English Society, 1580-1680

English Society, 1580-1680

English Society, 1580-1680

English Society, 1580-1680

Excerpt

No historian writes a book alone and this book is no exception to that rule. It would never have been conceived had it not been for the wave of new thinking about English social history which swept through the universities of the English-speaking world in the 1960s and 1970s. It could not have been written but for the painstaking research and constructive imagination of dozens of scholars in recent years and the pioneering efforts of the more isolated scholars of earlier generations upon whose shoulders they stand. In attempting a general study of English society in the later sixteenth and seventeenth centuries, my intention has been that of rendering some of the findings of recent research more accessible, while at the same time suggesting ways in which the discoveries and insights of the last two decades can be worked into a coherent whole. I have not, however, attempted a comprehensive account of English society in this period. To do so would be premature. My aim has been to provide a selective, interpretative approach to the period viewed from a particular personal perspective. Selectivity, of course, implies the existence of lacunae. Personal interpretation inevitably involves the likelihood of disagreement. Nevertheless, I have chosen to argue a case as I presently see it.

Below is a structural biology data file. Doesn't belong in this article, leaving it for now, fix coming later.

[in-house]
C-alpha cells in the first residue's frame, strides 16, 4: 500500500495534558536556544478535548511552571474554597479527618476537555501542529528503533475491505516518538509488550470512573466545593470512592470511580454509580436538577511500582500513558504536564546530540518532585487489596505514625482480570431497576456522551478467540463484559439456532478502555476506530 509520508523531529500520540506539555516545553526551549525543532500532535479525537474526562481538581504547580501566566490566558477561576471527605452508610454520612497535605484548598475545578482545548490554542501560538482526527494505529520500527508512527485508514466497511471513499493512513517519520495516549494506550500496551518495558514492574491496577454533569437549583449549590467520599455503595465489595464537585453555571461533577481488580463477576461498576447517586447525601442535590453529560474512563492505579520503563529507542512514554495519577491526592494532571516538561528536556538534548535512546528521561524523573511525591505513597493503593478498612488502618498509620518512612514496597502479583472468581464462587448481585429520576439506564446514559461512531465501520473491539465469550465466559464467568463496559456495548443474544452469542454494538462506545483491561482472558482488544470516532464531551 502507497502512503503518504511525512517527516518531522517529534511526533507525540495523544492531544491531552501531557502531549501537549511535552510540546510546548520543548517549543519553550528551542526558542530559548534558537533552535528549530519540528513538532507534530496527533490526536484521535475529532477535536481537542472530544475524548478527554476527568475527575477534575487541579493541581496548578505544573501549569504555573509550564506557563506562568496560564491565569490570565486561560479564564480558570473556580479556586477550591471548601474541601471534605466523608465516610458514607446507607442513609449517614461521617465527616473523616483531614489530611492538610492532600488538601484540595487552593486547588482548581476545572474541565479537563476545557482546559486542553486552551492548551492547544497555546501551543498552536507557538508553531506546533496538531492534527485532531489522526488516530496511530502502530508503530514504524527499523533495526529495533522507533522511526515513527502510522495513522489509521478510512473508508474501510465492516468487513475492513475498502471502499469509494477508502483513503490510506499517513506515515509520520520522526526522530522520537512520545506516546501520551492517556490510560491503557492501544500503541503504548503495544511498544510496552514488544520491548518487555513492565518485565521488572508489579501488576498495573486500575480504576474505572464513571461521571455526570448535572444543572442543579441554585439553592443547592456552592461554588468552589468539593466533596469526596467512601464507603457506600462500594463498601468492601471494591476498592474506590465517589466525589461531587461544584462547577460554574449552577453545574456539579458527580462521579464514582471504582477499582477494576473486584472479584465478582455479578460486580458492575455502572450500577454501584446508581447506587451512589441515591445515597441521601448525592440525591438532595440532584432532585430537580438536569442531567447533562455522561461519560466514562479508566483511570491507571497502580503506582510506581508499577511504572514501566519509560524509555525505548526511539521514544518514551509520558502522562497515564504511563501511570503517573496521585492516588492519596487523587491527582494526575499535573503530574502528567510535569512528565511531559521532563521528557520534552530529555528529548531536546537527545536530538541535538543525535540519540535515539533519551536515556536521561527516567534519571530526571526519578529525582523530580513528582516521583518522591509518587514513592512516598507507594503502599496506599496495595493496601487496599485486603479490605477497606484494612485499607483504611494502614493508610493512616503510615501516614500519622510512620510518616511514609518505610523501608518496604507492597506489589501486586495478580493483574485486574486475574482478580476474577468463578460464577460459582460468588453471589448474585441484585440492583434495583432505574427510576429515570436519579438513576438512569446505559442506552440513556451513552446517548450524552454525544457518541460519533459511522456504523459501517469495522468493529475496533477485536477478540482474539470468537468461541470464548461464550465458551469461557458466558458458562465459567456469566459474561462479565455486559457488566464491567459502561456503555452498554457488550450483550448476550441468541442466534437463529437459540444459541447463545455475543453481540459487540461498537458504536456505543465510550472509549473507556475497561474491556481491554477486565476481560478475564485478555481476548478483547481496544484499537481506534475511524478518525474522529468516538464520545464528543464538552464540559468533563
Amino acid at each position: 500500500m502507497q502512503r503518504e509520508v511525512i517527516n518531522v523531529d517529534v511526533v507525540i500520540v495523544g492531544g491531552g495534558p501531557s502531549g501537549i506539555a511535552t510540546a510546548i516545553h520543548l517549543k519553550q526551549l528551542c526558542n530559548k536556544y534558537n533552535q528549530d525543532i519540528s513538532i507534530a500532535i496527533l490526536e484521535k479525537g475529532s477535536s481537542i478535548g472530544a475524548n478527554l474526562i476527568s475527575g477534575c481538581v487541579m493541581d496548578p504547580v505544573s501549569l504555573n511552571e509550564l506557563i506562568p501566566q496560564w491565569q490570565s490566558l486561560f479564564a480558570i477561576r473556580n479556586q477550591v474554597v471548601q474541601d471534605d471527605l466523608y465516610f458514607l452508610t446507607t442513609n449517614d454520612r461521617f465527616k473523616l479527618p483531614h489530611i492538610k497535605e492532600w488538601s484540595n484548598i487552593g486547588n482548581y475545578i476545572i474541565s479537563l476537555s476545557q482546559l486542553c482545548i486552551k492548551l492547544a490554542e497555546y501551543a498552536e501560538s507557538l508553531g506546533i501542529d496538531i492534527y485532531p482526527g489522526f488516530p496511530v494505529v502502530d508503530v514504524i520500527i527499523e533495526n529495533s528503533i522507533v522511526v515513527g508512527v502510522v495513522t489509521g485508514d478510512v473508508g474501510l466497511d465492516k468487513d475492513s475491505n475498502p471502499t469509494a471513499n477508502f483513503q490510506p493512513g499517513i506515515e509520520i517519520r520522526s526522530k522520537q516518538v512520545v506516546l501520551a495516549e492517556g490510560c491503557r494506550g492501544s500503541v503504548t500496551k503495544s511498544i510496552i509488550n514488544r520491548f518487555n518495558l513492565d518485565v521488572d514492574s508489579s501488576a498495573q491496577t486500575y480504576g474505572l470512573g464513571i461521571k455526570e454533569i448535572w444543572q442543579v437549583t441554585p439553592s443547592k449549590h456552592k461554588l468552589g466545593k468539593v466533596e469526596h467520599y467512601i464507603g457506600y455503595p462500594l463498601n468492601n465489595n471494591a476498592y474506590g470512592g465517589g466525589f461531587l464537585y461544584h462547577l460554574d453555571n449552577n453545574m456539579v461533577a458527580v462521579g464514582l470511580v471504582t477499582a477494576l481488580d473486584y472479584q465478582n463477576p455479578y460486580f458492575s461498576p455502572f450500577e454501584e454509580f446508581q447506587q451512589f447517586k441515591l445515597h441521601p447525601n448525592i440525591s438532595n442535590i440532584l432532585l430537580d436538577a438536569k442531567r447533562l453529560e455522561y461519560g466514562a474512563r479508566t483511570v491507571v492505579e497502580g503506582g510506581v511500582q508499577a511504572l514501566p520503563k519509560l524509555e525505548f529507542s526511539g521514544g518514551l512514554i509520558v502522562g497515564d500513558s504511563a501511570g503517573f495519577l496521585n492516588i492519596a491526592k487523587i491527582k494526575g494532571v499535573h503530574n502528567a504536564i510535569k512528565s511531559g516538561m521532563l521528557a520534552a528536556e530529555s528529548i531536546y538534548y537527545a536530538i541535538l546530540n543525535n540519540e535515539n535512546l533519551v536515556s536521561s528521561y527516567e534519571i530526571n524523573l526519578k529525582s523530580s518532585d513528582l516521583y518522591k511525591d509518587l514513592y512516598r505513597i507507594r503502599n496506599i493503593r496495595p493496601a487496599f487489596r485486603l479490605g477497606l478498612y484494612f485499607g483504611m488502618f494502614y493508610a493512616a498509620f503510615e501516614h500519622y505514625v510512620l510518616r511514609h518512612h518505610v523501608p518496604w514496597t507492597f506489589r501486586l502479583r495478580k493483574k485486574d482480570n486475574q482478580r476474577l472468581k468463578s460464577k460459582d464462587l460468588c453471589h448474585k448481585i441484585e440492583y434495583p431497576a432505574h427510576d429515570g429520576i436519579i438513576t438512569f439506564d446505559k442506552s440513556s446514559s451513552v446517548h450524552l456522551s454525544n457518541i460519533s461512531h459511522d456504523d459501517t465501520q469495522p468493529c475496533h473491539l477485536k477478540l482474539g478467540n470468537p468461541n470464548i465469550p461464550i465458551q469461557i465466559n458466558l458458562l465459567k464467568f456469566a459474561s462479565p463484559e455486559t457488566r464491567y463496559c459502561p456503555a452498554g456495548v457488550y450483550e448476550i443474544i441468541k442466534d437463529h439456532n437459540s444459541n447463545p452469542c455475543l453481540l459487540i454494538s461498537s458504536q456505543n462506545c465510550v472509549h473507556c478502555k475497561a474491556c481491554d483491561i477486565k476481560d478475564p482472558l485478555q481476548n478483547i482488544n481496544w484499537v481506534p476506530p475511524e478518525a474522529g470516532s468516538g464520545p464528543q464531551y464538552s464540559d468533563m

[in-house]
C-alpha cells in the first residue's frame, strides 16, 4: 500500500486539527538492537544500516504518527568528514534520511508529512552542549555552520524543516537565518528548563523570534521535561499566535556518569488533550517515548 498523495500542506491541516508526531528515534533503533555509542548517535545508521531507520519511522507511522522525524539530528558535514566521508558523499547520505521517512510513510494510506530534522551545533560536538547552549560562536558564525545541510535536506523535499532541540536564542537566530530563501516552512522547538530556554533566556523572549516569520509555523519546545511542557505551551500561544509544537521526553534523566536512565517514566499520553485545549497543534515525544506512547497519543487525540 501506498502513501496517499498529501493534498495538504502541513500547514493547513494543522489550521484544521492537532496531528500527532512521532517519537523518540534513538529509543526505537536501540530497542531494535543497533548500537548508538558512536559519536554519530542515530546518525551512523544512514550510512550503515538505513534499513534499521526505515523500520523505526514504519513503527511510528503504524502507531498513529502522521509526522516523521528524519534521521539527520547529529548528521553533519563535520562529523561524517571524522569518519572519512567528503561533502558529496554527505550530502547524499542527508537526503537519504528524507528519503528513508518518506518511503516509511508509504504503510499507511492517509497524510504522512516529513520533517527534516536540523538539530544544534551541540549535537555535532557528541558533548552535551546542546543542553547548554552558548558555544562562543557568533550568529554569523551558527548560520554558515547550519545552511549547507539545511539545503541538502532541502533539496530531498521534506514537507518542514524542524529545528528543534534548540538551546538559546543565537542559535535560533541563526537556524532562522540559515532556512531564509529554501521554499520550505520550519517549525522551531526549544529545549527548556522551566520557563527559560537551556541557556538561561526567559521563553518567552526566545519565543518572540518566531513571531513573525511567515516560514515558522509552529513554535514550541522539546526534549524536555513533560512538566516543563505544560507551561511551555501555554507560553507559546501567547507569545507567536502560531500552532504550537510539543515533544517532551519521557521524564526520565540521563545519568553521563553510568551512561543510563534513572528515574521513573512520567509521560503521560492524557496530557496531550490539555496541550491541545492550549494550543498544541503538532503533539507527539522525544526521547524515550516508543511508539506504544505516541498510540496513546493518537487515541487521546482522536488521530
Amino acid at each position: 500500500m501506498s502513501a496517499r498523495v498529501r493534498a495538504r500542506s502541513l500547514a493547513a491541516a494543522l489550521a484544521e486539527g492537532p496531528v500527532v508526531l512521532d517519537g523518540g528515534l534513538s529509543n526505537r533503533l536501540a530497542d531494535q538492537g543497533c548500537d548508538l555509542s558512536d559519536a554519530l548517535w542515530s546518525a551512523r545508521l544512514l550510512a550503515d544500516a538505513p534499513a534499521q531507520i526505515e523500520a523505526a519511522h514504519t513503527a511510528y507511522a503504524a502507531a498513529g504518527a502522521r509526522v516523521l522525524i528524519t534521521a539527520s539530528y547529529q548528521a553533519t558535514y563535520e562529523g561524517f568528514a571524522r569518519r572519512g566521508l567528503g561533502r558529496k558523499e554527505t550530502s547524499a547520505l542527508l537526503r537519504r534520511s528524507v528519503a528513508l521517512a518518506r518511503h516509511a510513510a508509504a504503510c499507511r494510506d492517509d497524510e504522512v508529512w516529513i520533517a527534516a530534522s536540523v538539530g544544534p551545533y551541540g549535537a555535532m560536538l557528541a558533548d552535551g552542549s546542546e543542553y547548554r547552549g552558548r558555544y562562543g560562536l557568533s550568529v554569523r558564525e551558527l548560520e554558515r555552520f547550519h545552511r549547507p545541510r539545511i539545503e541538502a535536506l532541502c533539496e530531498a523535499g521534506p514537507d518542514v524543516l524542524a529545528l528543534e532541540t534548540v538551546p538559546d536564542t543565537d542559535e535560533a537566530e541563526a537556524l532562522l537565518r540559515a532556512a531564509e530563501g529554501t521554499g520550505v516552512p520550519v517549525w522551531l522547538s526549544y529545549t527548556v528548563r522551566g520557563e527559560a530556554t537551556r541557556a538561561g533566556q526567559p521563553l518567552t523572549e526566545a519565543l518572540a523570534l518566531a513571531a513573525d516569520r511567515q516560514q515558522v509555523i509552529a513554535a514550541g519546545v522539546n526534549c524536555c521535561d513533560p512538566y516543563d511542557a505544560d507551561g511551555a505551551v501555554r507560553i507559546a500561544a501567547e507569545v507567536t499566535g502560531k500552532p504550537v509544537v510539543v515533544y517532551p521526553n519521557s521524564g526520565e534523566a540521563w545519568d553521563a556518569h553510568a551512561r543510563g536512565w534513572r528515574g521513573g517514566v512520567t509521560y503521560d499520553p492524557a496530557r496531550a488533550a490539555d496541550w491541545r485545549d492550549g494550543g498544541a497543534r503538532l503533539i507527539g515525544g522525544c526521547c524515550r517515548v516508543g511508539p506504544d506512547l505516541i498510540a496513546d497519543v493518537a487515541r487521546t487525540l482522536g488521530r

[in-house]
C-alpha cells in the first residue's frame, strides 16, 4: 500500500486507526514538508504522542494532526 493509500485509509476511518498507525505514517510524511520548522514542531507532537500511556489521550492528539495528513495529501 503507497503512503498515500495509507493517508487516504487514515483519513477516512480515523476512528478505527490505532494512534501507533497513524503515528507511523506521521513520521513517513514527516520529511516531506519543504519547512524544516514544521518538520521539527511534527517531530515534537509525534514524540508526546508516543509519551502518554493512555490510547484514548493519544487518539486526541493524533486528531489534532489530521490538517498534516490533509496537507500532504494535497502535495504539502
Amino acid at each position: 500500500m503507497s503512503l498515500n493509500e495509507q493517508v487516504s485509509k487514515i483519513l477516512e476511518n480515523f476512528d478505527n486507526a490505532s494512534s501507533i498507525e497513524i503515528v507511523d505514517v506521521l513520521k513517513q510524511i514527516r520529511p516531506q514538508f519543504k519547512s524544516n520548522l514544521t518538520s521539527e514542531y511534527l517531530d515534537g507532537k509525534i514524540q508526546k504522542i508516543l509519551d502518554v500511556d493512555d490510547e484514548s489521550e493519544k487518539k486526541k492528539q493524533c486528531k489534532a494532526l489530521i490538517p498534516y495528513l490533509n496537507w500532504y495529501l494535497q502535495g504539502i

In preparing and writing this book I have incurred many debts. The greatest and most long-standing is to the many research students and scholars of diverse nationality who contributed, however briefly, to the discussion of English social history in and around the Cambridge research seminars of the early 1970s. No-one who participated in that activity, much of it informal, is ever likely to forget it or to escape its influence. It was historical inquiry at its best: generous and constructive; spirited indeed, but free of the dogmatic posturing which sometimes disfigures academic debate. A second debt is to the members of the Modern History Department of the University of St Andrews, who from 1976 encouraged me to teach the social history of this period as a special subject. That

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